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Much of the porcelain from Asia was blue designs on a white background. Porcelain was technologically superior to any ceramic that Europeans had developed, and even though Europeans‚ including the Spanish‚ copied design and color motifs, they did not successfully produce a ware that was technologically similar until sometime in the middle 1700s, roughly 250 years after they had first seen Asian porcelain. Unlike the tin-enameled wares, which had a paste underneath the enamel that could be scratched by a fingernail, porcelain was fired at much higher temperatures and was almost glassy in its hardness and appearance. Porcelain was much desired in both Europe and the Americas. The maximum dimension of the largest sherd at right is 4.2 cm.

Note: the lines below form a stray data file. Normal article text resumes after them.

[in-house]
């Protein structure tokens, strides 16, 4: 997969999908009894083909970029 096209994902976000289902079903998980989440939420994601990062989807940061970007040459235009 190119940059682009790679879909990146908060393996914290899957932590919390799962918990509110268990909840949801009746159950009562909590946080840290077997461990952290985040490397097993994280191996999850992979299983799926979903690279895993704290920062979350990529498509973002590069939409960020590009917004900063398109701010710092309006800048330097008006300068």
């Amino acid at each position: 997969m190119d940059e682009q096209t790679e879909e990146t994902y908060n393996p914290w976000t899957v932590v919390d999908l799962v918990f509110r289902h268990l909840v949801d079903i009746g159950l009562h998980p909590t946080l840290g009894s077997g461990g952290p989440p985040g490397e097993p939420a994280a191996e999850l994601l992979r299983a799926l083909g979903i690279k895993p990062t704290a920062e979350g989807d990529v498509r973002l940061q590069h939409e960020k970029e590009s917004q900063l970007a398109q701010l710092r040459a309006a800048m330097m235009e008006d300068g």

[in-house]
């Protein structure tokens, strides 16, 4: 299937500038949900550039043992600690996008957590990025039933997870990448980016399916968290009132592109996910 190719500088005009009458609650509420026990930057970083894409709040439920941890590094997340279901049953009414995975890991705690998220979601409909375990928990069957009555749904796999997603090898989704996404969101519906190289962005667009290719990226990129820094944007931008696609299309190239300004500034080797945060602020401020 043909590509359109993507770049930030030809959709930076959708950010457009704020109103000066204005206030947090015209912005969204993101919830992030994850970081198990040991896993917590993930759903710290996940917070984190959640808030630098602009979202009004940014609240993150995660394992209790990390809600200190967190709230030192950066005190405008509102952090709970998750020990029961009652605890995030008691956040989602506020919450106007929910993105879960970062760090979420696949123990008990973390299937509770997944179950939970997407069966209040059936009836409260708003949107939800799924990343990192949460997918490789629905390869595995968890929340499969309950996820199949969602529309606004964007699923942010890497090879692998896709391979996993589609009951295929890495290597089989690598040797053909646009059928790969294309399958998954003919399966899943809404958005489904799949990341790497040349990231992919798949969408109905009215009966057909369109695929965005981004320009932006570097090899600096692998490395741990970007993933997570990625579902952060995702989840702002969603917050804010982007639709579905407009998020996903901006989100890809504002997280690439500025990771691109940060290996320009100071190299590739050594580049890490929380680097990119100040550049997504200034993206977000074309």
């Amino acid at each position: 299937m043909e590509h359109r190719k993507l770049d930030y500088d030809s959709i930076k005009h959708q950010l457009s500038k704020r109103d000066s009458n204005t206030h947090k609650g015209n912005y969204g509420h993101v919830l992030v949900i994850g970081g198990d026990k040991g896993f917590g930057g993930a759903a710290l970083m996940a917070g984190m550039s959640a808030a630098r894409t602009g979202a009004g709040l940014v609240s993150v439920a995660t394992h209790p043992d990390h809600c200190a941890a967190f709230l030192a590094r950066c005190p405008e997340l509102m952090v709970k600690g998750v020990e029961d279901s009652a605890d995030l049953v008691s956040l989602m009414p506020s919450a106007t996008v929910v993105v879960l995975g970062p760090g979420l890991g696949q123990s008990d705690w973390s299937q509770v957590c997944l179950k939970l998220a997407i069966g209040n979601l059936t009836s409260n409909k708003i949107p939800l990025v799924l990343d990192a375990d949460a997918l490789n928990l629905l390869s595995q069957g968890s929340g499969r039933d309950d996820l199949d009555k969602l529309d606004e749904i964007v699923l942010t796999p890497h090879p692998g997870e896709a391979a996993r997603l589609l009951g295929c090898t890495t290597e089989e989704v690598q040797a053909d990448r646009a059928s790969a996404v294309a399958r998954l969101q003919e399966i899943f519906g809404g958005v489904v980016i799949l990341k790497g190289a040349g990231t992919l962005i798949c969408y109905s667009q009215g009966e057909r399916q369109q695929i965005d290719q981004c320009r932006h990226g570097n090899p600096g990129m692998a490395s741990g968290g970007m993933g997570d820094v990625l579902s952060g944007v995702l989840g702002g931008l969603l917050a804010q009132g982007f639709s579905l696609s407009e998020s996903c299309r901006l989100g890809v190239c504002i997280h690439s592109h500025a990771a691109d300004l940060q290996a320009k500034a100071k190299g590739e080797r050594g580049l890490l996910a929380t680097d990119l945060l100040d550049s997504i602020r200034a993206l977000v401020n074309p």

Photo credit: Don Sepulvado
Source: Williamson Museum, Northwestern State University, Natchitoches, Louisiana